Fort Benning Public Affairs
FORT BENNING, Ga. – The heavily used running track at Doughboy Stadium will be lengthened to a full quarter mile, get a fresh rubberized surface, and have a drainage system that'll keep it from flooding during rains, officials said this week.
The original track was never a quarter mile – it's 60 feet shy of that – but making it longer will be one of several improvements at the stadium under a $759,000 project that started in August.
The track portion of the work is slated to finish in December, with the rest to be done by April 2021.
"We wanted to get the track done first," said Derick Wolf, chief of the Engineering Division of U.S. Army Garrison Fort Benning's Directorate of Public Works (DPW).
Doughboy Stadium was built in the 1920s, and takes its name from the U.S. Soldiers who served in World War I, who were known as "Doughboys."
"Originally, when the track was built – forever ago, however long ago it's been – it wasn't a complete quarter-mile track," said Lori Smith, chief of Sports, Fitness and Aquatics with USAG Fort Benning's Directorate of Family and Morale, Welfare and Recreation.
Extending it will benefit many who take part in athletics, officials said.
"It helps Soldiers training for the run portion of the fitness test by giving them a standard length of track so they can measure themselves, and gauge their improvement over time," said Wolf.
It will also benefit youngsters in Fort Benning's youth athletic programs, Smith said.
Running up and down the stadium's steps is also popular with Soldiers and others because of the added rigor it gives workouts. The steps and pull-up bars will remain available for use during the project.
Besides changes to the track, improvements include a repaving and reshaping of the stadium parking lot, said Wolf.
A broad spectrum of Fort Benning's community uses Doughboy Stadium regularly. Military units use it for morning physical training, for preparing for formal fitness tests, for soccer, flag football and other unit sports competition, and for official ceremonies, said Smith. Youth athletic programs also use it, as do Fort Benning families and others, she said.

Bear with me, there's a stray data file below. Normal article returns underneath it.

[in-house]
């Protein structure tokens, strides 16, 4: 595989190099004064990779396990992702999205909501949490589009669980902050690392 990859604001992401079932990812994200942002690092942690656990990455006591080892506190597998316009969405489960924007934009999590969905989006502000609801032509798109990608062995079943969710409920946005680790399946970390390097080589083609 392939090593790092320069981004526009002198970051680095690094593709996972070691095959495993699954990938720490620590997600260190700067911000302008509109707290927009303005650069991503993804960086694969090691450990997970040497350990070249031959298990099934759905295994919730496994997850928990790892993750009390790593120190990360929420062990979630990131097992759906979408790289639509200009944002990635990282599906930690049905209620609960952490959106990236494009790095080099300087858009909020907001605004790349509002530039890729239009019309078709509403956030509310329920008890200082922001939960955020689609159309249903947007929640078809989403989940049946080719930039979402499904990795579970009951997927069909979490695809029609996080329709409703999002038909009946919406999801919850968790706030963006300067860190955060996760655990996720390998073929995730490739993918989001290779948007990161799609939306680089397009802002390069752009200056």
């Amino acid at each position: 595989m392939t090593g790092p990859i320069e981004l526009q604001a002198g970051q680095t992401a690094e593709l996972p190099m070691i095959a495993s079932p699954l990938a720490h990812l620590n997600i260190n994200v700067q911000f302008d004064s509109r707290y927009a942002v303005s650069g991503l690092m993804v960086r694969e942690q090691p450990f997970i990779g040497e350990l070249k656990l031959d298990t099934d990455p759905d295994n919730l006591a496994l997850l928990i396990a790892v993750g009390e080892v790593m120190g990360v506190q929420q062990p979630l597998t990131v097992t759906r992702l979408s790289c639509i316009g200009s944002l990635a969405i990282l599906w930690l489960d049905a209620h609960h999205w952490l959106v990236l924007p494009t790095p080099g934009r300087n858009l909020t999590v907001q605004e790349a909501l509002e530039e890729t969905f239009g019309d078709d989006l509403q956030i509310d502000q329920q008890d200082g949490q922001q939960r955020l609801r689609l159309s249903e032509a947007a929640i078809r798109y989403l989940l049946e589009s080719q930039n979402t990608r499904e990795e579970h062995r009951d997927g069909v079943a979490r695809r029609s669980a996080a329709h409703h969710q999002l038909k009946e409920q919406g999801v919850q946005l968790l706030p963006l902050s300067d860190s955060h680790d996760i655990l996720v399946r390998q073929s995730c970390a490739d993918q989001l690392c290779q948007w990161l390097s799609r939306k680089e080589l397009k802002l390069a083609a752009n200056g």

Resurfacing the track will make it safer.
"The existing track surface is a rubber material that has significantly degraded over time, and exposed the subsurface," said Wolf. "So we want to come back with a more improved rubber surface, which would reduce the chance of injuries for the Soldiers and family members using the track."
"A brand new surface will make it a lot easier to run, a lot more comfortable to run, a lot safer to run," said Smith.
Besides giving the track a new surface and extended length, workers will also build a drainage system to "keep the water from ponding on the track so people don't slip while they're running," said Jonathan Mack, USAG Fort Benning's design engineer for the project.
"What used to happen," said Smith, "is that it would rain and the track would flood. So you would get this standing water all along the track. But they're adding drainage, so now, when it rains, the water will drain like it's supposed to and not sit on the track."
To make room for the longer track, workers will reshape the stadium's parking lot, repave it, and add several handicapped parking spots.
The reconfiguring will result in safer and easier traffic flow, Wolf said.
The work is being carried out by Columbus Barricade & Safety, of Columbus, Georgia, under contract with the U.S. Army.